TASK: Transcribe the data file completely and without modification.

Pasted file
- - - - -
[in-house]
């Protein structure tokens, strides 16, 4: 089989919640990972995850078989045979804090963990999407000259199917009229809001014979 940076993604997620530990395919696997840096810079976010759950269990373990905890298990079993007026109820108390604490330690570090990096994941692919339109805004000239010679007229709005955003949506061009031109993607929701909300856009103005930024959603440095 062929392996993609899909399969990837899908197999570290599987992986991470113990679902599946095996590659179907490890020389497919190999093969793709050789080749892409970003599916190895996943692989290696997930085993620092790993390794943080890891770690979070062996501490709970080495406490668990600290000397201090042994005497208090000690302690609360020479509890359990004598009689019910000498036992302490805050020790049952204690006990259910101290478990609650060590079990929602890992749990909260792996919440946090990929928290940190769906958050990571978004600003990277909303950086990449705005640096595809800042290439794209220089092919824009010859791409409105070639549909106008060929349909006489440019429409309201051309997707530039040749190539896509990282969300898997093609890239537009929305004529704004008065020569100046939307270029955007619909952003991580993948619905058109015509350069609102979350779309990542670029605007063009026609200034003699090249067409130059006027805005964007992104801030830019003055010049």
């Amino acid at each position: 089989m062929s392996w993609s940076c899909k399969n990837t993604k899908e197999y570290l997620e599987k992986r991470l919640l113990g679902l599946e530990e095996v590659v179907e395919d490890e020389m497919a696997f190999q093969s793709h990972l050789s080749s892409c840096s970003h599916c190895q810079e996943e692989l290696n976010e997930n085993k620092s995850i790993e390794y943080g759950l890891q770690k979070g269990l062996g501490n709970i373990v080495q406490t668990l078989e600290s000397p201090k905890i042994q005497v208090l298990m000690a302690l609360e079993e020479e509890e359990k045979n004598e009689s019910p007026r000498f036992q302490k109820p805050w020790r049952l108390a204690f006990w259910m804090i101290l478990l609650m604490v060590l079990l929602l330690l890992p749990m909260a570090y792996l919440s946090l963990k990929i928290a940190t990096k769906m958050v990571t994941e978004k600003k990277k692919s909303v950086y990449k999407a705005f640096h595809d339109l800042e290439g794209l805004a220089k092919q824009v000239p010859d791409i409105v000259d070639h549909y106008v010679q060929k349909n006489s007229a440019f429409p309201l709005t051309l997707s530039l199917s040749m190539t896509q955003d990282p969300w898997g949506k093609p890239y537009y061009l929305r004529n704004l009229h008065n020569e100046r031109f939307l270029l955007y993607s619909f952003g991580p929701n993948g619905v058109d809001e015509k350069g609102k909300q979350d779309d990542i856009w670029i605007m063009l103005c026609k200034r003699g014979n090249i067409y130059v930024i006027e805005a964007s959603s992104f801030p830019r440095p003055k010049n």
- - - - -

[in-house]
């Protein structure tokens, strides 16, 4: 089989919640990972995850078989045979804090963990999407000259199917009229809001014979 940076993604997620530990395919696997840096810079976010759950269990373990905890298990079993007026109820108390604490330690570090990096994941692919339109805004000239010679007229709005955003949506061009031109993607929701909300856009103005930024959603440095 062929392996993609899909399969990837899908197999570290599987992986991470113990679902599946095996590659179907490890020389497919190999093969793709050789080749892409970003599916190895996943692989290696997930085993620092790993390794943080890891770690979070062996501490709970080495406490668990600290000397201090042994005497208090000690302690609360020479509890359990004598009689019910000498036992302490805050020790049952204690006990259910101290478990609650060590079990929602890992749990909260792996919440946090990929928290940190769906958050990571978004600003990277909303950086990449705005640096595809800042290439794209220089092919824009010859791409409105070639549909106008060929349909006489440019429409309201051309997707530039040749190539896509990282969300898997093609890239537009929305004529704004008065020569100046939307270029955007619909952003991580993948619905058109015509350069609102979350779309990542670029605007063009026609200034003699090249067409130059006027805005964007992104801030830019003055010049």
């Amino acid at each position: 089989m062929s392996w993609s940076c899909k399969n990837t993604k899908e197999y570290l997620e599987k992986r991470l919640l113990g679902l599946e530990e095996v590659v179907e395919d490890e020389m497919a696997f190999q093969s793709h990972l050789s080749s892409c840096s970003h599916c190895q810079e996943e692989l290696n976010e997930n085993k620092s995850i790993e390794y943080g759950l890891q770690k979070g269990l062996g501490n709970i373990v080495q406490t668990l078989e600290s000397p201090k905890i042994q005497v208090l298990m000690a302690l609360e079993e020479e509890e359990k045979n004598e009689s019910p007026r000498f036992q302490k109820p805050w020790r049952l108390a204690f006990w259910m804090i101290l478990l609650m604490v060590l079990l929602l330690l890992p749990m909260a570090y792996l919440s946090l963990k990929i928290a940190t990096k769906m958050v990571t994941e978004k600003k990277k692919s909303v950086y990449k999407a705005f640096h595809d339109l800042e290439g794209l805004a220089k092919q824009v000239p010859d791409i409105v000259d070639h549909y106008v010679q060929k349909n006489s007229a440019f429409p309201l709005t051309l997707s530039l199917s040749m190539t896509q955003d990282p969300w898997g949506k093609p890239y537009y061009l929305r004529n704004l009229h008065n020569e100046r031109f939307l270029l955007y993607s619909f952003g991580p929701n993948g619905v058109d809001e015509k350069g609102k909300q979350d779309d990542i856009w670029i605007m063009l103005c026609k200034r003699g014979n090249i067409y130059v930024i006027e805005a964007s959603s992104f801030p830019r440095p003055k010049n």